Huanglongbing (HLB; also known as citrus greening) is the most destructive bacterial disease of citrus worldwide with no known sustainable cure yet. Herein, we used non-targeted metabolomics and transcriptomics to prove that γ-aminobutyric acid (GABA) accumulation might influence the homeostasis of several metabolic pathways, as well as antioxidant defense machinery, and their metabolism-related genes. Overall, 41 metabolites were detected in ‘Valencia’ sweet orange (Citrus sinensis) leaf extract including 19 proteinogenic amino acids (PAA), 10 organic acids, 5 fatty acids, and 9 other amines (four phenolic amines and three non-PAA). Exogenous GABA application increased most PAA in healthy (except L-threonine, L-glutamine, L-glutamic acid, and L-methionine) and ‘Candidatus L. asiaticus’-infected citrus plants (with no exception). Moreover, GABA accumulation significantly induced L-tryptophan, L-phenylalanine, and α-linolenic acid, the main precursors of auxins, salicylic acid (SA), and jasmonic acid (JA), respectively. Furthermore, GABA supplementation upregulated most, if not all, of amino acids, phenolic amines, phytohormone metabolism-related, and GABA shunt-associated genes in both healthy and ‘Ca. L. asiaticus’-infected leaves. Moreover, although ‘Ca. L. asiaticus’ induced the accumulation of H2O2 and O2•− and generated strong oxidative stress in infected leaves, GABA possibly stimulates the activation of a multilayered antioxidative system to neutralize the deleterious effect of reactive oxygen species (ROS) and maintain redox status within infected leaves. This complex system comprises two major components: (i) the enzymatic antioxidant defense machinery (six POXs, four SODs, and CAT) that serves as the front line in antioxidant defenses, and (ii) the non-enzymatic antioxidant defense machinery (phenolic acids and phenolic amines) that works as a second defense line against ‘Ca. L. asiaticus’-induced ROS in citrus infected leaves. Collectively, our findings suggest that GABA might be a promising alternative eco-friendly strategy that helps citrus trees battle HLB particularly, and other diseases in general.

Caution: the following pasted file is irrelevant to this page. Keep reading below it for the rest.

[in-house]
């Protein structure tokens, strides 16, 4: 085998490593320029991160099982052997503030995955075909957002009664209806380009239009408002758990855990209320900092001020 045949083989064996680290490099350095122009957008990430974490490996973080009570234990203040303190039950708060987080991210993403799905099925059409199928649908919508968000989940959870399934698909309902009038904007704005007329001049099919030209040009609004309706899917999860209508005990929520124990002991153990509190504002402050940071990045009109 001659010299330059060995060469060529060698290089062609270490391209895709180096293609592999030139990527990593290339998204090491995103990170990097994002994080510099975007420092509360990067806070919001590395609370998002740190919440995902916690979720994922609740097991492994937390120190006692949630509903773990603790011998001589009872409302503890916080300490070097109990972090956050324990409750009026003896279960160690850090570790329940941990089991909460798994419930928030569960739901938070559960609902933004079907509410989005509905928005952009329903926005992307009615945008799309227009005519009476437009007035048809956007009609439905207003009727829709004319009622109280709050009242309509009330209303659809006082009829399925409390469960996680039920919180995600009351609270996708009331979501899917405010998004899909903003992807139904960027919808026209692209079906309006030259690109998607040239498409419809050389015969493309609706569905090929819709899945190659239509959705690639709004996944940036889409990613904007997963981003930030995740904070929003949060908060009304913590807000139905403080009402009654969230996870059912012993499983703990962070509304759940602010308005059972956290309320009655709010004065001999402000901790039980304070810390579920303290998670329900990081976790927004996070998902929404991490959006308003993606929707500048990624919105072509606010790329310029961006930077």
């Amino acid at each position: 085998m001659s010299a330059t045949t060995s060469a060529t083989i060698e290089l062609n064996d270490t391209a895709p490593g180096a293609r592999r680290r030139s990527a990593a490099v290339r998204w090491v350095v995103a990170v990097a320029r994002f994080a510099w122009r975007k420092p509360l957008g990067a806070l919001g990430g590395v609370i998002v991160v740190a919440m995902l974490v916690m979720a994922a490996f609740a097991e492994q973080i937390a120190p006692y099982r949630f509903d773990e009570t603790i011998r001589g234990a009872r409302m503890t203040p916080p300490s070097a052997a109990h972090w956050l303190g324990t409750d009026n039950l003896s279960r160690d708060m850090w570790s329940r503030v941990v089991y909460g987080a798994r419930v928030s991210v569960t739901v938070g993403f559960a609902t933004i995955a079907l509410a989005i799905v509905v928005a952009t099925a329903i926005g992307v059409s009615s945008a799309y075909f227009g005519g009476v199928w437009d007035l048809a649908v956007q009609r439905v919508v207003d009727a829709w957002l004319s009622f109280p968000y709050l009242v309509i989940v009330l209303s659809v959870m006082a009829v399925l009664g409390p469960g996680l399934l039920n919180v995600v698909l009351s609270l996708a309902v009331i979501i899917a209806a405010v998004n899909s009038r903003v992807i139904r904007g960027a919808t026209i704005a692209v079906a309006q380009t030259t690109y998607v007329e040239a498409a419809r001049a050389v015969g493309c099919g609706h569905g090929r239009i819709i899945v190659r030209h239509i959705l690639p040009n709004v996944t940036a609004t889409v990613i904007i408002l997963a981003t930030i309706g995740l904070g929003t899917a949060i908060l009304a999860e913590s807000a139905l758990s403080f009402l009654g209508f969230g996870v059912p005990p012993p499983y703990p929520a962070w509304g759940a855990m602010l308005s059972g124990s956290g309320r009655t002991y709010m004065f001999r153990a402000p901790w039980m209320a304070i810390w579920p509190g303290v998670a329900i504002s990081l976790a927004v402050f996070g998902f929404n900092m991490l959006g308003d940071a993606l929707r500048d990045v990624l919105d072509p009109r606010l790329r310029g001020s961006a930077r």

The devastating citrus disease, Huanglongbing (HLB), is associated with ‘Candidatus Liberibacter sp.’ and transmitted by citrus psyllids. Unfortunately, HLB has no known sustainable cure yet. Herein, we proposed γ-aminobutyric acid (GABA) as a potential eco-friendly therapeutic solution to HLB. Herein, we used GC/MS-based targeted metabolomics combined with gene expression to investigate the role of GABA in citrus response against HLB and to better understand its relationship(s) with different phytohormones. GABA supplementation via root drench boosts the accumulation of endogenous GABA in the leaves of both healthy and ‘Ca. L. asiaticus’-infected trees. GABA accumulation benefits the activation of a multi-layered defensive system via modulating the phytohormone levels and regulating the expression of their biosynthesis genes and some pathogenesis-related proteins (PRs) in both healthy and ‘Ca. L. asiaticus’-infected plants. Moreover, our findings showed that GABA application stimulates auxin biosynthesis in ‘Ca. L. asiaticus’-infected plants via the activation of the indole-3-pyruvate (I3PA) pathway, not via the tryptamine (TAM)-dependent pathway, to enhance the growth of HLB-affected trees. Likewise, GABA accumulation was associated with the upregulation of SA biosynthesis genes, particularly the PAL-dependent route, resulting in higher SA levels that activated CsPR1, CsPR2, CsPR5, and CsWRKY70, which are prominent to activation of the SA-mediated pathway. Additionally, higher GABA levels were correlated with an enhanced JA profile and linked with both CsPR3 and CsPR4, which activates the JA-mediated pathway. Collectively, our findings suggest that exogenous GABA application might be a promising alternative and eco-friendly strategy that helps citrus trees battle HLB.